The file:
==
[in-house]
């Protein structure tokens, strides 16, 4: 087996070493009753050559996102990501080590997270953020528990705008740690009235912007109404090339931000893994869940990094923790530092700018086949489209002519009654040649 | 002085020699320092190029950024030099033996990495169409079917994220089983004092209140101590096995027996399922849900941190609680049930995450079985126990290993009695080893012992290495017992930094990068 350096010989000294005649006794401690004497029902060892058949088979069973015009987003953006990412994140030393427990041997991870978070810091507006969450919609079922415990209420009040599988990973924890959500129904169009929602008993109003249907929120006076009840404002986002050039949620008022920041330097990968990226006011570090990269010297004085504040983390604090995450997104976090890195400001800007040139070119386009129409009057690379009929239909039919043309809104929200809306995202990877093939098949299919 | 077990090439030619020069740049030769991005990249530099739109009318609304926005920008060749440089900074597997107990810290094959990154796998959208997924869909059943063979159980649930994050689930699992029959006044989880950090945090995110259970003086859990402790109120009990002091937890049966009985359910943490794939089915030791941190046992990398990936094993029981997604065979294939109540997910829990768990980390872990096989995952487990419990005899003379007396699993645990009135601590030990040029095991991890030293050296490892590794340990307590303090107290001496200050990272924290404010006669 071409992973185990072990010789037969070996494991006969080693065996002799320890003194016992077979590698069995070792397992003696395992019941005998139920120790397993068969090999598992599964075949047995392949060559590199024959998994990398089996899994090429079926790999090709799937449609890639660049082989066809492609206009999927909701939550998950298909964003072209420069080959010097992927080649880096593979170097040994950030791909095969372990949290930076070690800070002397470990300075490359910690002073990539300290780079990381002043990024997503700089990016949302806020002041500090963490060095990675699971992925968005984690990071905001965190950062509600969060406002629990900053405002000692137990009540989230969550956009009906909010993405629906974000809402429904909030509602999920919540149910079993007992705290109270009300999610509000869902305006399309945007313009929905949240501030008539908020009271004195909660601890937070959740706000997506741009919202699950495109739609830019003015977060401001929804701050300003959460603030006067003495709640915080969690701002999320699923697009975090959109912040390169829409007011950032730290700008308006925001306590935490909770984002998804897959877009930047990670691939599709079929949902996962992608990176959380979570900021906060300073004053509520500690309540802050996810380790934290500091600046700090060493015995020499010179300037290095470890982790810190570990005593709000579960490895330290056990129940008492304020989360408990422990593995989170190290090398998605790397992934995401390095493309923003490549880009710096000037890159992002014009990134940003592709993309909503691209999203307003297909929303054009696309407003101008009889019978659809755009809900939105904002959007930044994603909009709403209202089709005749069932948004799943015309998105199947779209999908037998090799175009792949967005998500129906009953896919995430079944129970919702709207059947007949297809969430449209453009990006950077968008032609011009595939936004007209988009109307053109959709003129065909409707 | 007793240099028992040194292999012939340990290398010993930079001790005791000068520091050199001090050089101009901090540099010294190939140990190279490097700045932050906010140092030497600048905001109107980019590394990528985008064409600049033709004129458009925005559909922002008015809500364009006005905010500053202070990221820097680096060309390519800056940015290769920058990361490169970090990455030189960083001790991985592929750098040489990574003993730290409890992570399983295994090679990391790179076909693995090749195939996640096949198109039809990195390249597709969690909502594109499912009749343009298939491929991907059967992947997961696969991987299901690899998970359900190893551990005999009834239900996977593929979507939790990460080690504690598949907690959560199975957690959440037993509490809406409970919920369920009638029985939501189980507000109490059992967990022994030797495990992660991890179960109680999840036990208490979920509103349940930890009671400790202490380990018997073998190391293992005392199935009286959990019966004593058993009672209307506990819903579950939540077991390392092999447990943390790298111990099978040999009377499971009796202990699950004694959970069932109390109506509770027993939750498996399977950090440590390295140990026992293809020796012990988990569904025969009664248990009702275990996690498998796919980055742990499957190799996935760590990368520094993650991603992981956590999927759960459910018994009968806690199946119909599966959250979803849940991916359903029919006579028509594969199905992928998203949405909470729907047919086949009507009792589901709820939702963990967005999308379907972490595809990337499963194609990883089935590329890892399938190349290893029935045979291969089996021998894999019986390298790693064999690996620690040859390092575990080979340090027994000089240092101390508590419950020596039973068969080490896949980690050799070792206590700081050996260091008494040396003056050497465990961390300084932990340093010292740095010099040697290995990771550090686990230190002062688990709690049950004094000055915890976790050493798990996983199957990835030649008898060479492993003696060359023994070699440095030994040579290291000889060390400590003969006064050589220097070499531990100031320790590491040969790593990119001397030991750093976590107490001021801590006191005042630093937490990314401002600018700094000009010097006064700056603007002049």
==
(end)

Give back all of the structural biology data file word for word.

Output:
[in-house]
């Protein structure tokens, strides 16, 4: 087996070493009753050559996102990501080590997270953020528990705008740690009235912007109404090339931000893994869940990094923790530092700018086949489209002519009654040649 | 002085020699320092190029950024030099033996990495169409079917994220089983004092209140101590096995027996399922849900941190609680049930995450079985126990290993009695080893012992290495017992930094990068 350096010989000294005649006794401690004497029902060892058949088979069973015009987003953006990412994140030393427990041997991870978070810091507006969450919609079922415990209420009040599988990973924890959500129904169009929602008993109003249907929120006076009840404002986002050039949620008022920041330097990968990226006011570090990269010297004085504040983390604090995450997104976090890195400001800007040139070119386009129409009057690379009929239909039919043309809104929200809306995202990877093939098949299919 | 077990090439030619020069740049030769991005990249530099739109009318609304926005920008060749440089900074597997107990810290094959990154796998959208997924869909059943063979159980649930994050689930699992029959006044989880950090945090995110259970003086859990402790109120009990002091937890049966009985359910943490794939089915030791941190046992990398990936094993029981997604065979294939109540997910829990768990980390872990096989995952487990419990005899003379007396699993645990009135601590030990040029095991991890030293050296490892590794340990307590303090107290001496200050990272924290404010006669 071409992973185990072990010789037969070996494991006969080693065996002799320890003194016992077979590698069995070792397992003696395992019941005998139920120790397993068969090999598992599964075949047995392949060559590199024959998994990398089996899994090429079926790999090709799937449609890639660049082989066809492609206009999927909701939550998950298909964003072209420069080959010097992927080649880096593979170097040994950030791909095969372990949290930076070690800070002397470990300075490359910690002073990539300290780079990381002043990024997503700089990016949302806020002041500090963490060095990675699971992925968005984690990071905001965190950062509600969060406002629990900053405002000692137990009540989230969550956009009906909010993405629906974000809402429904909030509602999920919540149910079993007992705290109270009300999610509000869902305006399309945007313009929905949240501030008539908020009271004195909660601890937070959740706000997506741009919202699950495109739609830019003015977060401001929804701050300003959460603030006067003495709640915080969690701002999320699923697009975090959109912040390169829409007011950032730290700008308006925001306590935490909770984002998804897959877009930047990670691939599709079929949902996962992608990176959380979570900021906060300073004053509520500690309540802050996810380790934290500091600046700090060493015995020499010179300037290095470890982790810190570990005593709000579960490895330290056990129940008492304020989360408990422990593995989170190290090398998605790397992934995401390095493309923003490549880009710096000037890159992002014009990134940003592709993309909503691209999203307003297909929303054009696309407003101008009889019978659809755009809900939105904002959007930044994603909009709403209202089709005749069932948004799943015309998105199947779209999908037998090799175009792949967005998500129906009953896919995430079944129970919702709207059947007949297809969430449209453009990006950077968008032609011009595939936004007209988009109307053109959709003129065909409707 | 007793240099028992040194292999012939340990290398010993930079001790005791000068520091050199001090050089101009901090540099010294190939140990190279490097700045932050906010140092030497600048905001109107980019590394990528985008064409600049033709004129458009925005559909922002008015809500364009006005905010500053202070990221820097680096060309390519800056940015290769920058990361490169970090990455030189960083001790991985592929750098040489990574003993730290409890992570399983295994090679990391790179076909693995090749195939996640096949198109039809990195390249597709969690909502594109499912009749343009298939491929991907059967992947997961696969991987299901690899998970359900190893551990005999009834239900996977593929979507939790990460080690504690598949907690959560199975957690959440037993509490809406409970919920369920009638029985939501189980507000109490059992967990022994030797495990992660991890179960109680999840036990208490979920509103349940930890009671400790202490380990018997073998190391293992005392199935009286959990019966004593058993009672209307506990819903579950939540077991390392092999447990943390790298111990099978040999009377499971009796202990699950004694959970069932109390109506509770027993939750498996399977950090440590390295140990026992293809020796012990988990569904025969009664248990009702275990996690498998796919980055742990499957190799996935760590990368520094993650991603992981956590999927759960459910018994009968806690199946119909599966959250979803849940991916359903029919006579028509594969199905992928998203949405909470729907047919086949009507009792589901709820939702963990967005999308379907972490595809990337499963194609990883089935590329890892399938190349290893029935045979291969089996021998894999019986390298790693064999690996620690040859390092575990080979340090027994000089240092101390508590419950020596039973068969080490896949980690050799070792206590700081050996260091008494040396003056050497465990961390300084932990340093010292740095010099040697290995990771550090686990230190002062688990709690049950004094000055915890976790050493798990996983199957990835030649008898060479492993003696060359023994070699440095030994040579290291000889060390400590003969006064050589220097070499531990100031320790590491040969790593990119001397030991750093976590107490001021801590006191005042630093937490990314401002600018700094000009010097006064700056603007002049």